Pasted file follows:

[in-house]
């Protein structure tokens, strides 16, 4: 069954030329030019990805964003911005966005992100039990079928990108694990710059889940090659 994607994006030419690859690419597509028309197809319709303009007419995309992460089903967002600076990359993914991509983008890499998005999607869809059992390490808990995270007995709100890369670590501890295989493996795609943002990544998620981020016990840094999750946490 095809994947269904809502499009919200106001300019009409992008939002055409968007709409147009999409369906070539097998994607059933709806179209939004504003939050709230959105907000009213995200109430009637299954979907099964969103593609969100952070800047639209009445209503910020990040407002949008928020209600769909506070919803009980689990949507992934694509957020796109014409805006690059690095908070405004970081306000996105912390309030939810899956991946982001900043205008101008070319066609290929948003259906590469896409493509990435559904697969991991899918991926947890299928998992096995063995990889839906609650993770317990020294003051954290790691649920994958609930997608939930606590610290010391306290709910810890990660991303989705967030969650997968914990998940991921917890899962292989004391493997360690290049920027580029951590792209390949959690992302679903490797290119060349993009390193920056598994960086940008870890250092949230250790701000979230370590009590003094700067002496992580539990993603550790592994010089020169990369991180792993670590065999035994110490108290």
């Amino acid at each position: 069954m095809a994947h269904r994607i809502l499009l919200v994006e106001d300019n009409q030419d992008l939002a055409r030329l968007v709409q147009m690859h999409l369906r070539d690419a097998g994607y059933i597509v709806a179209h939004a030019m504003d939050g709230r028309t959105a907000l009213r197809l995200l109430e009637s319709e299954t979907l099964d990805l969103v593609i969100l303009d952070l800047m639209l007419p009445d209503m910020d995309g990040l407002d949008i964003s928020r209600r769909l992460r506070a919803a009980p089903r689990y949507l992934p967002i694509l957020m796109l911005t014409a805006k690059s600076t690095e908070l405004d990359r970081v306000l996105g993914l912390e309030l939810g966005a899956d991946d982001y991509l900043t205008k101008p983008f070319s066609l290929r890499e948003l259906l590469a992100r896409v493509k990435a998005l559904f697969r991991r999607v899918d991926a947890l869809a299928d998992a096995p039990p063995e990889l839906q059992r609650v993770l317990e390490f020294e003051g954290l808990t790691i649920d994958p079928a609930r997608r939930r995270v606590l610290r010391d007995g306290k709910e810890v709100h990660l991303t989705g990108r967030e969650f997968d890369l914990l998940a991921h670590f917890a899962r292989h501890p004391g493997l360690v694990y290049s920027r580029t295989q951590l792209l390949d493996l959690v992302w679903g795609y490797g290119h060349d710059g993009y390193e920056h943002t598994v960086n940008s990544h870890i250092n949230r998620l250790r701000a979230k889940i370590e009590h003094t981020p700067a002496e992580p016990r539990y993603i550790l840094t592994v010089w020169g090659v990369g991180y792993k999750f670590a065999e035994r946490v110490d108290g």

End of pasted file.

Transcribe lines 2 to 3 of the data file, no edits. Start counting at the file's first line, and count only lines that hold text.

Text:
């Protein structure tokens, strides 16, 4: 069954030329030019990805964003911005966005992100039990079928990108694990710059889940090659 994607994006030419690859690419597509028309197809319709303009007419995309992460089903967002600076990359993914991509983008890499998005999607869809059992390490808990995270007995709100890369670590501890295989493996795609943002990544998620981020016990840094999750946490 095809994947269904809502499009919200106001300019009409992008939002055409968007709409147009999409369906070539097998994607059933709806179209939004504003939050709230959105907000009213995200109430009637299954979907099964969103593609969100952070800047639209009445209503910020990040407002949008928020209600769909506070919803009980689990949507992934694509957020796109014409805006690059690095908070405004970081306000996105912390309030939810899956991946982001900043205008101008070319066609290929948003259906590469896409493509990435559904697969991991899918991926947890299928998992096995063995990889839906609650993770317990020294003051954290790691649920994958609930997608939930606590610290010391306290709910810890990660991303989705967030969650997968914990998940991921917890899962292989004391493997360690290049920027580029951590792209390949959690992302679903490797290119060349993009390193920056598994960086940008870890250092949230250790701000979230370590009590003094700067002496992580539990993603550790592994010089020169990369991180792993670590065999035994110490108290």
């Amino acid at each position: 069954m095809a994947h269904r994607i809502l499009l919200v994006e106001d300019n009409q030419d992008l939002a055409r030329l968007v709409q147009m690859h999409l369906r070539d690419a097998g994607y059933i597509v709806a179209h939004a030019m504003d939050g709230r028309t959105a907000l009213r197809l995200l109430e009637s319709e299954t979907l099964d990805l969103v593609i969100l303009d952070l800047m639209l007419p009445d209503m910020d995309g990040l407002d949008i964003s928020r209600r769909l992460r506070a919803a009980p089903r689990y949507l992934p967002i694509l957020m796109l911005t014409a805006k690059s600076t690095e908070l405004d990359r970081v306000l996105g993914l912390e309030l939810g966005a899956d991946d982001y991509l900043t205008k101008p983008f070319s066609l290929r890499e948003l259906l590469a992100r896409v493509k990435a998005l559904f697969r991991r999607v899918d991926a947890l869809a299928d998992a096995p039990p063995e990889l839906q059992r609650v993770l317990e390490f020294e003051g954290l808990t790691i649920d994958p079928a609930r997608r939930r995270v606590l610290r010391d007995g306290k709910e810890v709100h990660l991303t989705g990108r967030e969650f997968d890369l914990l998940a991921h670590f917890a899962r292989h501890p004391g493997l360690v694990y290049s920027r580029t295989q951590l792209l390949d493996l959690v992302w679903g795609y490797g290119h060349d710059g993009y390193e920056h943002t598994v960086n940008s990544h870890i250092n949230r998620l250790r701000a979230k889940i370590e009590h003094t981020p700067a002496e992580p016990r539990y993603i550790l840094t592994v010089w020169g090659v990369g991180y792993k999750f670590a065999e035994r946490v110490d108290g």